SKYDIVER TO BREAK NEW FREE FALL RECORD

 

Felix Baumgartner, an Austrian skydiver, performed a challenging test jump on Thursday March 15, 2012.

Felix Baumgartner has the right stuff. He is a well known BASE jumper. B.A.S.E. means Buildings; Aerials; Spans (jumps from bridges); and Earth (jumps from cliffs). He performed numerous stunts such as jumping from the Petronas Towers in Kuala Lumpur, the statue of Christ the Redeemer in Rio de Janeiro, World Financial Center T101 in Taipei, and the Millau viaduct.

Yesterday’s jump test is just a stage in his attempt to break a new free-fall record. He jumped above Roswell, New Mexico at an altitude of 71,581 feet ie 21.8 kilometers; 13.6 miles; or Flight Level 716. He should then carry out another jump test before leaping again from a capsule lifted by a helium balloon at around 120,000 ft ie 23 miles or 37 km this year, and could become the first man to break the sound barrier while free falling.

 


 

MEDICAL CHALLENGE

This is not a simple leap in the sky. People may not understand how dangerous skydiving at such heights is. The air density is so low that it cannot brake movements as drag becomes poorer up there.

Therefore, a position mistake can make the human body tumble violently or spin very fast. High rotation speeds involve high-G forces due to the centrifugal force, and may lead to G-LOC (G-force induced Loss Of Consciousness), and even to the rupture of blood vessels.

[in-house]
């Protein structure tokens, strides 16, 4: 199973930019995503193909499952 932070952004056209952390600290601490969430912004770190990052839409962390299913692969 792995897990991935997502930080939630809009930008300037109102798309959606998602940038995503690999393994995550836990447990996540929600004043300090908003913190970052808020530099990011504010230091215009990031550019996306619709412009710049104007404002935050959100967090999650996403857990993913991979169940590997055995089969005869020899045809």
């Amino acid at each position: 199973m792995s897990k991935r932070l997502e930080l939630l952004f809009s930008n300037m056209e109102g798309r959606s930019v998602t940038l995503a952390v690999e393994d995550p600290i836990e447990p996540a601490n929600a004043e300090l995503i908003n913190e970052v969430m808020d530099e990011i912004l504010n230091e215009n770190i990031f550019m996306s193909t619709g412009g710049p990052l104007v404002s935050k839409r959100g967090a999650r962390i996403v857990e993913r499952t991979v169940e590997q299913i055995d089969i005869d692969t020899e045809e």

Moreover, if a spacesuit were to leak (due to a dormant seal failure or a cracked/crazed faceplate, for instance), the blood could be boiling (ebullism at 37°C above 63,000 ft or 19 km) because of the very low air pressure, and the body could be swelling, and actually freezing to death as the external temperature can reach down to -70°C, and even lower, not to mention the risk of pulmonary barotrauma.

The current record is held by Joseph Kittinger (a former USAF pilot who is curently advising Felix Baumgartner on his project) who jumped from 102,800 feet in 1960. He temporarily lost the use of his hand which got twice as big as a glove seal was leaking during the final part of the ascent. With this test jump, Felix Baumgartner already belongs to the highest three skydivers along with Joe Kittinger, and Russian Eugene Andreev who performed the longest parachute jump from 83,523 feet (25.5 km).

The following video shows that this feat is not only a matter of pushing limits as researchers are working on this Red Bull Stratos project to prepare flight safety of the future spacecraft:

Charles « Chuck » YEAGER – 65 years ago !

THE RIGHT STUFF  / L’ETOFFE des HEROS

Supersonic aircraft X-1 in flight
Photo: NASA

Captain Charles « Chuck » YEAGER broke the sound barrier with the help of his friend Jack RIDLEY on a 14th of October 1947 – He did it 61 years ago!

Brigadier General Charles Chuck Yeager next to his X-1 aircraft

(U. S. Air Force illustration/Mike Carabajal)

Supersonic aircraft X-1
Photo: NASA

Supersonic aircraft X-1 pre-flight inspection

Photo: U.S.Air Force Link

XLR-11 ROCKET POWERED AIRCRAFT

Birth of Manned Rocket Research Airplanes: 1946 to 1975